Misguided Concerns aimed at Misguiding Others—A Rejoiner to Nandita Haksar’s ‘Constitutional Crisis in Manipur’

THE writer would like to share with Ms Haksar, a few undocumented and less appreciated fringe perspectives, historical as well as social. It will be her prerogative to study and appreciate them and put these information to educate her Naga(?) clients, for their overall betterment. No offence meant.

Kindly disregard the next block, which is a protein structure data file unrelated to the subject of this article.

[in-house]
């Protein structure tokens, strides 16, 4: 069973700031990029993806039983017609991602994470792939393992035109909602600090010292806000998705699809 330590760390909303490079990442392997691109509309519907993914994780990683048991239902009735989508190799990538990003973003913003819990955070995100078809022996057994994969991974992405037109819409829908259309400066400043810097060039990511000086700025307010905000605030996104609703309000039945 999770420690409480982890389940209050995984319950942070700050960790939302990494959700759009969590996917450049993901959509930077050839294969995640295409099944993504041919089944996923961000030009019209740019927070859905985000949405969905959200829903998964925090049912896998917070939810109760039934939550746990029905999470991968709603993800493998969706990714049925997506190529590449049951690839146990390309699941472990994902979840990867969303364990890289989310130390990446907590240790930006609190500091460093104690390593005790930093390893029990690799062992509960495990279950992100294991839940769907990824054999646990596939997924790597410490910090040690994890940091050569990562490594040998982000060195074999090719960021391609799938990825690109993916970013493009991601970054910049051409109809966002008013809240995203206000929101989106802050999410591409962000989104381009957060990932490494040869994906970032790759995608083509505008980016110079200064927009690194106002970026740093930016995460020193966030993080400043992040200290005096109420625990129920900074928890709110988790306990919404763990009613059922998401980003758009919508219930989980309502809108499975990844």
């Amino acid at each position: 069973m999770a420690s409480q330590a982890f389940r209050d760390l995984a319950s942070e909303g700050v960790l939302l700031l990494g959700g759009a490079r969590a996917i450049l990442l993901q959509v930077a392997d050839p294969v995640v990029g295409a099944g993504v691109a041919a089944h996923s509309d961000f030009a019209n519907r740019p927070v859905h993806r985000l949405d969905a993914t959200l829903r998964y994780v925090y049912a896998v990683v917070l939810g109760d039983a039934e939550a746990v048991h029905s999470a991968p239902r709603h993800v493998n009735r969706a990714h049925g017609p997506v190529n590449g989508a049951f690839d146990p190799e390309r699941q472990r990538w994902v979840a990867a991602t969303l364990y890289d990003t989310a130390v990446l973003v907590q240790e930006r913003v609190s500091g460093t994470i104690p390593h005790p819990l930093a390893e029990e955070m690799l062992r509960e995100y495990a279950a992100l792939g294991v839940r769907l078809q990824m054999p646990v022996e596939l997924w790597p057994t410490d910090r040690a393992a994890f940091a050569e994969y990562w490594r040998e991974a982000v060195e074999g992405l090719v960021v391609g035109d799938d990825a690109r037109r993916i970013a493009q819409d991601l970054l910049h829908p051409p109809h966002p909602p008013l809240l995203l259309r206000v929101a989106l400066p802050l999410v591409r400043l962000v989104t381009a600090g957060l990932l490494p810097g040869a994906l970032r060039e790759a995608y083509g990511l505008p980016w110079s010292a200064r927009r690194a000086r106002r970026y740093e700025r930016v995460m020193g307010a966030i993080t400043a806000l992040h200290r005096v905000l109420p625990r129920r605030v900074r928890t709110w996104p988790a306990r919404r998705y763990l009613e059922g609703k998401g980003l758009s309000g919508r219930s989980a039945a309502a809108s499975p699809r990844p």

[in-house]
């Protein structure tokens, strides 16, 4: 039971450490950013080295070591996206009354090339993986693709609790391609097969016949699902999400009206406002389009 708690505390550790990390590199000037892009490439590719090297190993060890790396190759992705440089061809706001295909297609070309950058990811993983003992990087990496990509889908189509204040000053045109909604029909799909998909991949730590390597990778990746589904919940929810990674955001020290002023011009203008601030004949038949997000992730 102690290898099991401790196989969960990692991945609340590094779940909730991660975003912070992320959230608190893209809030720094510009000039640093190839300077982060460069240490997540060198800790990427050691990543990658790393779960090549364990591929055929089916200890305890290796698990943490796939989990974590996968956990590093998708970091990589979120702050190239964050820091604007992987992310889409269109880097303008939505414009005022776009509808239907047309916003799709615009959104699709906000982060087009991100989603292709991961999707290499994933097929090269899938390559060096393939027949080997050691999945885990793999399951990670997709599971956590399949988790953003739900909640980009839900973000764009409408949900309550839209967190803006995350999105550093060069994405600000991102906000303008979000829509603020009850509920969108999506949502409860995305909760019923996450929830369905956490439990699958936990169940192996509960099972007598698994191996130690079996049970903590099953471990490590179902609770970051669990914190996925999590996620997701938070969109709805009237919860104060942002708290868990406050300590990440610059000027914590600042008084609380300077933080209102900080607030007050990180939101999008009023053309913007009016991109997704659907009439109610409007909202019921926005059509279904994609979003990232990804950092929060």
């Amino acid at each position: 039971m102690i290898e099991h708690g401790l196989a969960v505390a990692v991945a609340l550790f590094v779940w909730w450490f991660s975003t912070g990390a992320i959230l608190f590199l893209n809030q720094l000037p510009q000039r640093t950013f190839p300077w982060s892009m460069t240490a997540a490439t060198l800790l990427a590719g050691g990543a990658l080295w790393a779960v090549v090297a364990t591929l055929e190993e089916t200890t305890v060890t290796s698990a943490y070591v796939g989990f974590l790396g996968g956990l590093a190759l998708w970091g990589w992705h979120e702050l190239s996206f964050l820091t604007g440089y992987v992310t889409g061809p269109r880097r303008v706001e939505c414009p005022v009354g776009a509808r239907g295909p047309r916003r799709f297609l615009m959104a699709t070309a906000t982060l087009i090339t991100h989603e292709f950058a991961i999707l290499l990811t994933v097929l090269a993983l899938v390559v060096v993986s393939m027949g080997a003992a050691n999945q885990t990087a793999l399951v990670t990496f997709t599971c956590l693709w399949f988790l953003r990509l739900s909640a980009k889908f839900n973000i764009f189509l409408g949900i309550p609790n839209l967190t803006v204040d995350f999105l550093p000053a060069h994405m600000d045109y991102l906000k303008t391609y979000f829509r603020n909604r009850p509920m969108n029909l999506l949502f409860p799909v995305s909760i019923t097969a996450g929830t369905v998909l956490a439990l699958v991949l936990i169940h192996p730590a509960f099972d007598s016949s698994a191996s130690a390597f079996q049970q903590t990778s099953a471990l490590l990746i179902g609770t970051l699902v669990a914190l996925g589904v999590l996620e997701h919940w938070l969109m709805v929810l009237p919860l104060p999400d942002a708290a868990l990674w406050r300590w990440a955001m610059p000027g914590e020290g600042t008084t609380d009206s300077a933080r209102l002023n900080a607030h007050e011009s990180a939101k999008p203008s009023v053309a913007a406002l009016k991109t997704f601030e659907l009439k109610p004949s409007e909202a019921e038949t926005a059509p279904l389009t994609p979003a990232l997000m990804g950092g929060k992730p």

Nobody in Manipur disputes the historical fact that the religious conversion to Vaishnavism took place in the early 18th century, in the era of the Manipur Raja Garib Niwaz, a.k.a. King Pamheiba. It is one of the most unique religious conversions ever, if ever there was one, because it was not a conversion but adoption. The Meitei community did not forsake the age-old Sanamahi worship in place of Vaishnavism. Even to this day and age, the Meiteis as well as the Meitei brahmins’ home is adorned with a place of worship for Lord Sanamahi, the Meitei diety, so-called Santhong laatpa. Till this very day, the majority of the Meitei community adhere to the two religious systems concurrently, with all the due respect and formalities. Slowly at first, the first few steps of this religious adoption were tentative, but picked up a pace of its own and its penetration and assimilation in the Meitei population was deep and widespread. So much that the Vaishnavism of the Goura dharma order reached a peak of sorts. Goura dharma did bring about a dramatic and significant change in the social life of the Meiteis, as far as education and hygiene were concerned. It can be said that in the Manipuri household not very long ago, an elder took a meal only after a cleansing bath that was followed by a ritualistic worship and the application of tikas on the forehead and shoulders, known as the Laibak chandon thinba. The holier than thou attitude was quite all-pervasive and this writer still remembers that nobody was allowed to go into the kitchen without a bath. The cook had to wear only washed or silk (muga) clothing that is especially earmarked for the kitchen, known as chaakhum phi, literally meaning the kitchen clothing. A cook had to take a compulsory bath again, if she or he had to visit the the toilet for a nature’s call, midway during the cooking. Cooking meat and eggs in the kitchen was strictly prohibited, which is so different from what is being practised nowadays. For better or for worse, is not the argument in contention, but it was a system that was prevalent not so long ago.